Date of Award
Doctor of Philosophy
Igor I. Slowing
This dissertation explores how functionalization of mesoporous silicas affects their solid-liquid interfacial properties. The research work is focused on carefully modifying pore surfaces of mesoporous silica with organic functional groups to create local environments that differ from the bulk medium. Chapter 1 is a general introduction to mesoporous silica nanoparticles (MSN) and a literature review of previous attempts to modify silica-water interface for different applications.
Chapter 2 describes an effort to control local polarity at silica-water interface via surface functionalization of MSN. A local polarity scale was created using solvatochromic dye Prodan and interfacial polarity values were assigned to functionalized MSN pores. The effects of pore polarity on quenching of Nile Red fluorescence and on the vibronic band structure of pyrene were also studied. The results showed that the dielectric properties in the pores are different from the bulk water. We found that the catalytic activity of TEMPO for the aerobic oxidation of furfuryl alcohol in water improved when decreasing pore polarity. This work demonstrated that the activity of a nanoconfined catalyst can be modified by controlling the local polarity around it.
Chapter 3 further explores the interfacial control of catalytic activity inside the nanometer pores of MSN. The activity of aminopropyl-functionalized mesoporous silica nanoparticles (AP-MSN) for the aldol condensation can be improved by using either a non-polar solvent or an aqueous media. In this work, a novel AP-MSN based catalytic system with combined action of water and low-local polarity environment is presented. Local polarity was tuned by introducing different surface densities of hexyl groups on AP-MSN. The dielectric constants of the hexyl modified silica-water interfaces were determined using the solvatochromic probe Prodan as discussed in Chapter 1. The activity of hexyl-modified AP-MSN in water increased with decreasing interfacial dielectric constants. In addition, aldol reactions with substituted substrates, and other C-C bond forming reactions such as Henry and Vinylogous aldol catalyzed by hexyl-modified AP-MSN in water were enhanced compared to those catalyzed by AP-MSN in water. An improved performance of AP-MSN for aldol condensation and similar reactions were achieved by combining the effects of hydrophobic environments and water at the catalyst-solvent interface.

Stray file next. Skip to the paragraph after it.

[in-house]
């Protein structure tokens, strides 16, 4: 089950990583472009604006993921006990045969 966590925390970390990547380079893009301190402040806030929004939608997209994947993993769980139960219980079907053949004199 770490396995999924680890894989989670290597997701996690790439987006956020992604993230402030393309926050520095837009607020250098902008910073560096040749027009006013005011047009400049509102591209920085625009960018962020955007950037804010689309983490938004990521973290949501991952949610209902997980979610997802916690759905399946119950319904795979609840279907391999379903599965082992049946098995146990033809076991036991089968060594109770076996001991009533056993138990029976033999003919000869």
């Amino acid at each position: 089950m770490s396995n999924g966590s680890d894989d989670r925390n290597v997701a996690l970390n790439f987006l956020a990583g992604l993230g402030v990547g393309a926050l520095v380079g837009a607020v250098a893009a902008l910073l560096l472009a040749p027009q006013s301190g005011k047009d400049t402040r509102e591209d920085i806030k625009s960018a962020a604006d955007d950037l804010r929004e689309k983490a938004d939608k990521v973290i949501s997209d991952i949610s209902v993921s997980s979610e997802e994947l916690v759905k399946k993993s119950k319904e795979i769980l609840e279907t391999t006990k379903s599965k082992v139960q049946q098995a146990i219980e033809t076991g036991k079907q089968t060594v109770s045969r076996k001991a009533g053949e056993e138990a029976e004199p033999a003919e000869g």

Chapter 4 demonstrates how the orientation and mobility of surface groups affects the strength of non-covalent interactions between a guest molecule and the mesoporous silica surface. In this study, we created different phenyl functionalized mesoporous silica samples with different orientations of phenyl groups relative to the pore surface, i.e. rigid perpendicular, variable orientation derived from a flexible ethylene linker, and rigid co-planar. The release of adsorbed Ibuprofen into simulated body fluid from these phenyl-functionalized silicas was analyzed using an adsorption-diffusion model. All phenyl-bearing materials showed lower Ibuprofen initial release rates than bare MSN. The materials with conformationally locked upright and co-planar phenyl groups had stronger interactions with Ibuprofen than those with mobile groups and bare MSN. The obtained results were consistent with DFT calculations. We demonstrated that we could control the kinetics and extent of Ibuprofen release by tuning the type and geometry of non-covalent interactions at the solid-liquid interface.
Chapter 5 introduces an approach for controlling interfacial acid-based properties inside nanopores. We demonstrated that the silica-water interfacial pH of MSN can be tuned by functionalizing the pores with different acids and bases. To probe the interfacial pH, we grafted a modified pH sensitive dual emission fluorescent probe, SNARF-AP on silica surfaces. The fluorescence intensity ratio (I588/I635) of the probe at different bulk pH served as a calibration to assign pH values for functionalized mesoporous silica-water interfaces. We showed that interfacial pH varied as a function of the surface groups’ pKa and that it was different from the bulk pH. We attributed the differences to altering protonation/deprotonation equilibria on surface and to the interfacial potential that results from the surface charges. We demonstrated that effective screening of surface charges can be achieved by increasing the ionic strength of the solution. In addition, replacing MSN with a wider pore MSN-10 showed a similar effect. Both these factors affect the proton concentration in the vicinity of surface.
Singappuli-Arachchige, Dilini, "Controlling the properties of solid-liquid interfaces in silica nanopores via surface functionalization" (2019). Graduate Theses and Dissertations. 17784.